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I wake up at 7:30, hit snooze, and finally get out of bed 9 minutes later. The sun is creeping in through a small crack between the blinds and the bottom of the window, yet somehow it’s so cold in my room that it feels like my bones are going to snap as I walk. In the morning, I’m a robot. Four eggs, two whole-wheat English muffins, whey protein, vitamin, toothbrush, toothpaste, clothes, backpack, door.

I walk to the bus stop on Shattuck and Ashby. The freezing Berkeley morning air whips my cheeks as I put my hood over my head. And here I wait, for 17 minutes, no matter what time I leave the apartment, with my headphones in my ears and backpack over my shoulders, a Berkeley student, an East Bay local.

On the bus, I move to the back. People’s mouths are moving, but all I can hear is my music. Their expressions change, they move their limbs, their bodies change positions, they smile, they nod their heads, “yes.” I am the observer, in a different world, hearing different sounds. I am part of the iPod generation. In our own worlds, we are in control of our destinies. We are the authors of our own destruction. We put headphones in and forget about everything. We rebel against time and space. We send cries off rooftops to disturb the peaceful population. We close our eyes, and lose our fear of falling, of losing, of living. We’re together but alone. We’re blissful but dead. We’re harmonious but broken. We’re held but isolated. We’re lovers of life. We’re enemies of normalcy. We laugh in the faces of those who judge us.  We form a perfect union, conjure up a balance, create light, poor gasoline on old stomping grounds, set them ablaze and watch giant wildfires pierce holes through the night.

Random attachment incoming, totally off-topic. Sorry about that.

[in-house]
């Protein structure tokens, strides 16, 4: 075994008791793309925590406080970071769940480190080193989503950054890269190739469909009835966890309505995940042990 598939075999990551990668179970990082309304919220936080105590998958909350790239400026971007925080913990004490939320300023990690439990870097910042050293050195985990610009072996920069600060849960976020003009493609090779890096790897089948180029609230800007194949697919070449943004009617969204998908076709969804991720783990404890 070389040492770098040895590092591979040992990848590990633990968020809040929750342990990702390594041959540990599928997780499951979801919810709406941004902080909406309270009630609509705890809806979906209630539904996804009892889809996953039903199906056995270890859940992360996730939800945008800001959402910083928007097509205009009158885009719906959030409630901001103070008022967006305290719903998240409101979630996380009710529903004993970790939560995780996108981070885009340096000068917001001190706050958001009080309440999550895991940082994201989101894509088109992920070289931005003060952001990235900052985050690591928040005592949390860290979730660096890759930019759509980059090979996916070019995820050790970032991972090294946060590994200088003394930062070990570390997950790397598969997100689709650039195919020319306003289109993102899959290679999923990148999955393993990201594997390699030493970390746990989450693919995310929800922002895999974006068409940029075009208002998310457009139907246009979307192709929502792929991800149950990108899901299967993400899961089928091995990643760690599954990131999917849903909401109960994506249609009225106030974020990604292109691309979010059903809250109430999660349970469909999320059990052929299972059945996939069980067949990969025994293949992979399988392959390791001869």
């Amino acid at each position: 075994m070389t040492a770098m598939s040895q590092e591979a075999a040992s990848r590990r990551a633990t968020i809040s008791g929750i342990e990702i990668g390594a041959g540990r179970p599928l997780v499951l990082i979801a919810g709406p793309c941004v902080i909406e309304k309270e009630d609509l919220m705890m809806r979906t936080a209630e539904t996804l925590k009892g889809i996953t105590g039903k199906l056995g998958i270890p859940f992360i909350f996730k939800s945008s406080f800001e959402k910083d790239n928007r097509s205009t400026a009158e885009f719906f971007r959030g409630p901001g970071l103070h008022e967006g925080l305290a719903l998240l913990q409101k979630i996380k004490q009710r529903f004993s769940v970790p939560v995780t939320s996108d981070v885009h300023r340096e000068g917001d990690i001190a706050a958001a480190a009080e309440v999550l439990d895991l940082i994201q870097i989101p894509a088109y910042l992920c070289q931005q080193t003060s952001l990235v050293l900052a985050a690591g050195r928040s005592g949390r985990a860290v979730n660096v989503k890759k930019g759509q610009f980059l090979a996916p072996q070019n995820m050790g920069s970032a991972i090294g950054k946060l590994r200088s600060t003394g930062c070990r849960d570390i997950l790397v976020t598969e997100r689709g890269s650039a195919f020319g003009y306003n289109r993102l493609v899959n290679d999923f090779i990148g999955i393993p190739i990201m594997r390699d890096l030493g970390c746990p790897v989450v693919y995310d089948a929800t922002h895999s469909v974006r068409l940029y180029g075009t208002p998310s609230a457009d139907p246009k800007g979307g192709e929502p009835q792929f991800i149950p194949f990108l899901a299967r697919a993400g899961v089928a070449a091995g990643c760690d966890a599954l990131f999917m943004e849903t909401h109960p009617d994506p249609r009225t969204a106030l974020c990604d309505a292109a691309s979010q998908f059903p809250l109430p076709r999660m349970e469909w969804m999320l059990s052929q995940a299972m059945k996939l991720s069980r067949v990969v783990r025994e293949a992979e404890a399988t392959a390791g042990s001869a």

It’s time to get off of the bus. I mutter the words, “thank you,” to the bus driver. But I hear nothing come out of my mouth. Back to the whipping cold of Berkeley air. Gray smoke bleeds through vents in the sidewalk. Welcome to the University of California at Berkeley. I look up to see the large clock tower presiding over the morning, and a large signpost, saying, in big letters, “POSSIBILITY.” Other signposts line the walkway, with pictures and quotes of Cal students.

“I feel like I can do anything here!”

“Cal taught me that it’s what’s on the inside that counts.”

“Who knew you could be 55 years old and be a Cal graduate!”

Once I’m in class, my headphones still in, again I marvel at the moving mouths, the gestures, the motions. It’s a beautiful dance, a give and take. I take my headphones out and I’m blasted with sounds of voices, snippets of conversations. My ears pick up on the one directly behind me.

“She’s the kind of girl that like, when you first meet her, she’s all quiet, but when you get to know her, she’s really fun. She’s actually pretty amazing.”

I take my books out, put my eyeglasses on, and reflect on all of the little moments, all the little movements that have brought me to this seat, in this classroom, in the Valley Life Sciences Building at the University of California. I can’t help but smile. And then that smile turns into all out laughter. The girl sitting next to me glances at me, but doesn’t say a word. I look back at her, shrug my shoulders slightly, and say, “You know what I mean?”

But to her,

it was just a random moving mouth

with no sound.

It was just a gesture,

a change of expression,

and nothing more.

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